Wales politics

Over half of Wales MPs may lose seat in boundary change

Benches in the House of Commons
Image caption Which Welsh MPs will survive the boundary changes to return to the House of Common's benches?

The proposal to cut the number of parliamentary constituencies in Wales from 40 to 30 could see over half the current MPs lose their seats.

Some are under threat from their constituency disappearing entirely, meaning they may have to compete with neighbouring colleagues for selection.

Others could see changes to their existing seat's boundaries alter the likely political make-up of voters.

MPs from all parties are at risk from the proposals.

The proposal to scrap Cardiff South and Penarth and create Cardiff East, and Cardiff Central and Penarth, means the current Cardiff Central Lib Dem MP Jenny Willott could become vulnerable as the new seat would contain areas where the Lib Dems have less sway.

Image caption Jonathan Evans and Wayne David could be rivals for the new Caerphilly and Cardiff North seat

If Cardiff North and Caerphilly merge, Conservative MP Jonathan Evans may be at risk from an expanded Cardiff North taking in a large part of Labour-voting Caerphilly. Equally, the Caerphilly Labour MP Wayne David would have to win in a diluted Labour electorate.

Mr David believes Labour would be disproportionately affected by the changes, and said it wouild be undemocratic as the changes would create "monster constituencies".

In the south Wales valleys, Cynon Valley would go, but the sitting MP Ann Clywd, who is 74, may choose not to contest another election. If so, the Labour Merthyr Tydfil MP Dai Havard could have a clear path to stand for the new seat of Heads of the Valleys.

'Dilute voice'

Further west, the merger of Aberavon with part of Ogmore would put sitting Labour MPs Hywel Francis and Huw Irranca-Davies in direct competition for selection.

Mr Irranca-Davies said the changes may be "arithmatically fair" but would dilute Wales' voice as a nation at UK level, and would affect all political parties in Wales.

Image caption Wales Office minister David Jones is facing the disappearance of his seat

Swansea West's Geraint Davies and Gower's Martin Caton, both Labour, face the same possible competition if their seats are amalgamated as proposed.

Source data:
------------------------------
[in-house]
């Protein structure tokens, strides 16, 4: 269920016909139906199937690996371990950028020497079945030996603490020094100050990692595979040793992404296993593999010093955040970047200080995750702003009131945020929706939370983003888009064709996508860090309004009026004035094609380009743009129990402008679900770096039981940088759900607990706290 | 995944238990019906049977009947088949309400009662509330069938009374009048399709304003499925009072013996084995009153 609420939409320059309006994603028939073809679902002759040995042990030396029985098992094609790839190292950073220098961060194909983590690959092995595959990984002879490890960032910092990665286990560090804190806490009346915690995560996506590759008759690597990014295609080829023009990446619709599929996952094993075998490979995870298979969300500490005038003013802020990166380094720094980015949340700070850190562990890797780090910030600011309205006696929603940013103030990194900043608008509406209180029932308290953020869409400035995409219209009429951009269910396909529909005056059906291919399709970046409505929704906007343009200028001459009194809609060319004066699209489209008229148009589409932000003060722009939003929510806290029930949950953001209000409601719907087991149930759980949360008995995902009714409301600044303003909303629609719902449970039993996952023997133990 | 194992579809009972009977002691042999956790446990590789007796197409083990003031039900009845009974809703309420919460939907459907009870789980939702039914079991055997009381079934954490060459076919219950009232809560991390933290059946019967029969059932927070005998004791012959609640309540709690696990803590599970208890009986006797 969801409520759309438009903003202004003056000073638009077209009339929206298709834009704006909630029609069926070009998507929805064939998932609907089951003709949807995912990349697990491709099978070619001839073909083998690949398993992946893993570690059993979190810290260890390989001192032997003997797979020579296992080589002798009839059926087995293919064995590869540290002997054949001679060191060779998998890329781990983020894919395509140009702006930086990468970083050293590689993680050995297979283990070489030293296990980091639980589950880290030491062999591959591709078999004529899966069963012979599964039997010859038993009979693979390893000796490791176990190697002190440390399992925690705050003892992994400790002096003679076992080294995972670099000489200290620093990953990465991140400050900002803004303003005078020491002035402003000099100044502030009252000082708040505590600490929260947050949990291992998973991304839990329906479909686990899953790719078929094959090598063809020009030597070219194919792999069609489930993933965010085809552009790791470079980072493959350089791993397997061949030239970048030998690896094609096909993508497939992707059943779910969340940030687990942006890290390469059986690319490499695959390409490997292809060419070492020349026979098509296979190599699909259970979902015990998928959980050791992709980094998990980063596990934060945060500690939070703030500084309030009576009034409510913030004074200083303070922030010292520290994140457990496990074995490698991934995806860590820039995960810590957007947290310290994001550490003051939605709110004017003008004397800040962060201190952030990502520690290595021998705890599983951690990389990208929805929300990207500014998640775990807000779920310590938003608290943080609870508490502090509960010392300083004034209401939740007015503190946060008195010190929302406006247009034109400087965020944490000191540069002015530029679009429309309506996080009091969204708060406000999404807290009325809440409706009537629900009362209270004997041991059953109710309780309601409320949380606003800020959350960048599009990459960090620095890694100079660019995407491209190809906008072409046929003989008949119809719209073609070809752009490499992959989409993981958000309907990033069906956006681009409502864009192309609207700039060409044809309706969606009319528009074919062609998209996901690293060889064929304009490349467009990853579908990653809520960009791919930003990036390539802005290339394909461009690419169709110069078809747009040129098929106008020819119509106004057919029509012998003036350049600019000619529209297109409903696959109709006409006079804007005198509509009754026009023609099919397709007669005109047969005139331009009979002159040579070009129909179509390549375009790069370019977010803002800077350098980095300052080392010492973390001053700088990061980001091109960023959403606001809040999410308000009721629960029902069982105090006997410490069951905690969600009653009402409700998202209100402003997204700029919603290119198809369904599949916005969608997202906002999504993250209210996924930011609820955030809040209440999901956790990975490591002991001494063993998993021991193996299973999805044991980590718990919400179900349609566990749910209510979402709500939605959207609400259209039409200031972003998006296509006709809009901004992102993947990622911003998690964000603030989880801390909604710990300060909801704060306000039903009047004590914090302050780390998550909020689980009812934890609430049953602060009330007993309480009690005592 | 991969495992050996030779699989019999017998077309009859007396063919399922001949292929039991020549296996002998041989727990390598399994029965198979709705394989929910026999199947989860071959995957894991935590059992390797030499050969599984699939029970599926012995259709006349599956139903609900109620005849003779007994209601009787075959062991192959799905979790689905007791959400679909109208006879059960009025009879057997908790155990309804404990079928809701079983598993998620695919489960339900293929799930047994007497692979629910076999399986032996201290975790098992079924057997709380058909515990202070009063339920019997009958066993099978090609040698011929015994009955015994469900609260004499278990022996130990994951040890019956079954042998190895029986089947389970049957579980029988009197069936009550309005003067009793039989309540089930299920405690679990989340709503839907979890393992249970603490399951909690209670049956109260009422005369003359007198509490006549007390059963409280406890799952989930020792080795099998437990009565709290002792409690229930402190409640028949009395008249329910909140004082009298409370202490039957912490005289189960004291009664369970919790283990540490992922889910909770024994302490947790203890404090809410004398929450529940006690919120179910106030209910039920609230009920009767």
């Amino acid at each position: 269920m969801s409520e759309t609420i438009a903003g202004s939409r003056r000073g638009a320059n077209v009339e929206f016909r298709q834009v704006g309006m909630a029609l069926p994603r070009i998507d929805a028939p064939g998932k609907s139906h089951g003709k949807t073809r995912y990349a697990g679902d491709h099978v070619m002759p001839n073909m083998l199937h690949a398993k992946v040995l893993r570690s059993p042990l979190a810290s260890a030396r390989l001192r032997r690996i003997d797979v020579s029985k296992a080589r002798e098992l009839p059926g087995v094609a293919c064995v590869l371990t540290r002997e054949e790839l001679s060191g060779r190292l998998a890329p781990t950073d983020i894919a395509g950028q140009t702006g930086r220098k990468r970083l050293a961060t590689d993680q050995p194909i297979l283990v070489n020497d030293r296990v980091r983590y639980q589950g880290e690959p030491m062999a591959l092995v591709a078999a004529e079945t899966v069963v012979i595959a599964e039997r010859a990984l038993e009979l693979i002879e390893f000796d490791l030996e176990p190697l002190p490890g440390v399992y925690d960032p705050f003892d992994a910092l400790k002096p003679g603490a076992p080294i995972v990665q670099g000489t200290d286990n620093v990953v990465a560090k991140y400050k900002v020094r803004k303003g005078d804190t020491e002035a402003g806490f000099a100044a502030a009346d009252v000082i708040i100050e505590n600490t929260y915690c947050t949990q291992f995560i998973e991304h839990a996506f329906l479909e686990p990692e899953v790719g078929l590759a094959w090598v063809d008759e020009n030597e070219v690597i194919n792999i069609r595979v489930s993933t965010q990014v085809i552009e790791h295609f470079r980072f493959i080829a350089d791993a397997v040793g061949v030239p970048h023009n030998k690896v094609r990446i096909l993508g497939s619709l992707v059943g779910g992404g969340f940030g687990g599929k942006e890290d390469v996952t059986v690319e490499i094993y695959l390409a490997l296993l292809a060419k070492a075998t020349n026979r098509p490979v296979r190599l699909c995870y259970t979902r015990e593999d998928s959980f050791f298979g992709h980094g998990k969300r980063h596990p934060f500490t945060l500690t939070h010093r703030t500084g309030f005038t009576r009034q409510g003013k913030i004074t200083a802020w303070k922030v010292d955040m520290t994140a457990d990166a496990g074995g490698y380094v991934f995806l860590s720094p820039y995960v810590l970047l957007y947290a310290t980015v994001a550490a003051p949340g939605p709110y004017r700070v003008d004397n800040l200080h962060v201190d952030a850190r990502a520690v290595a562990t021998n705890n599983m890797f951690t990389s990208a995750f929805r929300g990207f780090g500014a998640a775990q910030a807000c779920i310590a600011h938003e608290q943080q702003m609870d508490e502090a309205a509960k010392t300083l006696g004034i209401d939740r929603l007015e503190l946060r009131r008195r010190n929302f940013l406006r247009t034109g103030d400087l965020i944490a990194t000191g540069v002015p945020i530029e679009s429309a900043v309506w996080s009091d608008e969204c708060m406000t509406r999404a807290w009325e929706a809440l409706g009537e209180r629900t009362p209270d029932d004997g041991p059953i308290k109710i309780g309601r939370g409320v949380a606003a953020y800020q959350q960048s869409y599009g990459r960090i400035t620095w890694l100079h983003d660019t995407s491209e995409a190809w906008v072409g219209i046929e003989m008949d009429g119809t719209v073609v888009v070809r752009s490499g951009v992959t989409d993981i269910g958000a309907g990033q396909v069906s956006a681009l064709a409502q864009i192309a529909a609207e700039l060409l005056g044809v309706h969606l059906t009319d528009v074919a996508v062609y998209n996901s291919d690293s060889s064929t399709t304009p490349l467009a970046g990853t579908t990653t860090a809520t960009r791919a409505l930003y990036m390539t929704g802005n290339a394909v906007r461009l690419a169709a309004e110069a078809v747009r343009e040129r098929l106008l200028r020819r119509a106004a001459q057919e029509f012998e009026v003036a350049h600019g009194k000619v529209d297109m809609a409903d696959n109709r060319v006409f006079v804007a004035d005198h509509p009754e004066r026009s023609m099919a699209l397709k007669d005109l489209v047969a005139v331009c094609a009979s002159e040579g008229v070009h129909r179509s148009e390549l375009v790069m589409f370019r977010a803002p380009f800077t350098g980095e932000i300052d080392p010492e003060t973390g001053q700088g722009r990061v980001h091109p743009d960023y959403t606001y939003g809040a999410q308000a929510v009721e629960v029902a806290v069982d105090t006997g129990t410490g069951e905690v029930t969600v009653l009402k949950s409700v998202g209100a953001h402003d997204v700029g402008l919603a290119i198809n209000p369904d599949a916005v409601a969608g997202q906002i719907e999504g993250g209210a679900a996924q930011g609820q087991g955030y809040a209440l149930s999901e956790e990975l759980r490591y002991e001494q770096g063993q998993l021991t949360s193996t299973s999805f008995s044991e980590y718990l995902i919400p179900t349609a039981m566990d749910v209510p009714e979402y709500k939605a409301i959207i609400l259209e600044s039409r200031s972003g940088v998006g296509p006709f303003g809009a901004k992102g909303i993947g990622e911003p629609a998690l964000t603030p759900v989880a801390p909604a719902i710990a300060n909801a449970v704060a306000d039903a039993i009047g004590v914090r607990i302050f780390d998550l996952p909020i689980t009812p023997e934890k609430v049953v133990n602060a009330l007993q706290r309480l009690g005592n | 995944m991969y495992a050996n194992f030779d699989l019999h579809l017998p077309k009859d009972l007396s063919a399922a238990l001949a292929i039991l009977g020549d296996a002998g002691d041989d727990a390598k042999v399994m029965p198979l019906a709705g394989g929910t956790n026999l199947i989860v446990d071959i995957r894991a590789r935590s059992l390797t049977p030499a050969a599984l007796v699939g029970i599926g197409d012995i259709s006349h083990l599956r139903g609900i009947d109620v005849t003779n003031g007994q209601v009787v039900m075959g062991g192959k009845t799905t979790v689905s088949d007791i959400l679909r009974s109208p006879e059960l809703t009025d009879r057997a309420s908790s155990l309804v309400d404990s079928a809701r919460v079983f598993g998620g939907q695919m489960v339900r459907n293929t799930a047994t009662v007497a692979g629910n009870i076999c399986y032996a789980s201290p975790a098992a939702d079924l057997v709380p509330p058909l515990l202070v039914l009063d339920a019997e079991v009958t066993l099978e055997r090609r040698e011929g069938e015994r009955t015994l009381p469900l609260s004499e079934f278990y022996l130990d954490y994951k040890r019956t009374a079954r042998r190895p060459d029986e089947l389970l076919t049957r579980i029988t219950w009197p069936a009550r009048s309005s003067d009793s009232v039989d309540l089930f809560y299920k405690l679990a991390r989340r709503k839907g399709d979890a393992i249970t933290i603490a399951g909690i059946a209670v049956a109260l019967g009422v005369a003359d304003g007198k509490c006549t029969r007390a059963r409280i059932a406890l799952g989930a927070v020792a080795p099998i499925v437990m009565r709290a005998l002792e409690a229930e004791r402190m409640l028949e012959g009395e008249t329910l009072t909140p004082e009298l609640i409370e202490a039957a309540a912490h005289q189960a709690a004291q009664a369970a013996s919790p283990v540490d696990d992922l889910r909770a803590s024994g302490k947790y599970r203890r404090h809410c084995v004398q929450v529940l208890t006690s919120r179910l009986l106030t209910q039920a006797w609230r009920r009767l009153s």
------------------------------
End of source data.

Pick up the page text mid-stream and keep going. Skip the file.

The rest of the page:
With the conversion of Preseli Pembrokeshire (Stephen Crabb, Conservative), Carmarthen West and South Pembrokeshire (Simon Hart, Conservative), and Carmarthen East and Dinefwr (Jonathan Edwards, Plaid) into two new seats, South and West Pembrokeshire, and Caerfyrddin, the two Conservatives could face a selection battle for the Pembrokeshire seat, with Mr Hart looking the most vulnerable.

Part of Plaid Cymru-leaning north Pembrokeshire would be subsumed within a revamped Ceredigion, which may pose a problem for incumbent Lib Dem Mark Williams at the ballot box.

His party colleague Roger Williams would see his Brecon and Radnor seat being expanded to contain part of Conservative-held Montgomeryshire and renamed South Powys.

This could affect the present Montgomershire MP, Glyn Davies, as combined with the loss of the southern part of his seat, the northern boundaries of the proposed Glyndwr and North Powys contain large parts of Labour-held Clywd South, which is disappearing and could see the end of the incumbent MP Susan Elan Jones.

Across the rest of north east Wales, the two Labour-held seats of Vale of Clwyd and Delyn would disappear and be partially replaced by a Dee Estuary seat, affecting Chris Ruane and David Hanson.

The current Conservative Wales Office minister, David Jones is also expected to have to seek a new seat such as North Wales Coast, if his existing constituency of Clwyd West is abolished. However, he could face a contest from Aberconwy's Guto Bebb, after his seat is also dissolved.

Plaid Cymru's Hywel Williams is likely to face an election battle with Ynys Mon's Labour MP Albert Owen, whose seat is expanding over to the mainland to incorporate part of Mr Williams' Arfon constituency and being renamed Menai ac Ynys Mon.

Dwyfor Meirionydd would be replaced by an enlarged Gwynedd constituency although this would be unlikely to pose a problem for Plaid Cymru's parliamentary leader Elfyn Llwyd, should he decide to continue to seek selection for Parliament after 2015.

More on this story

Related Internet links

The BBC is not responsible for the content of external Internet sites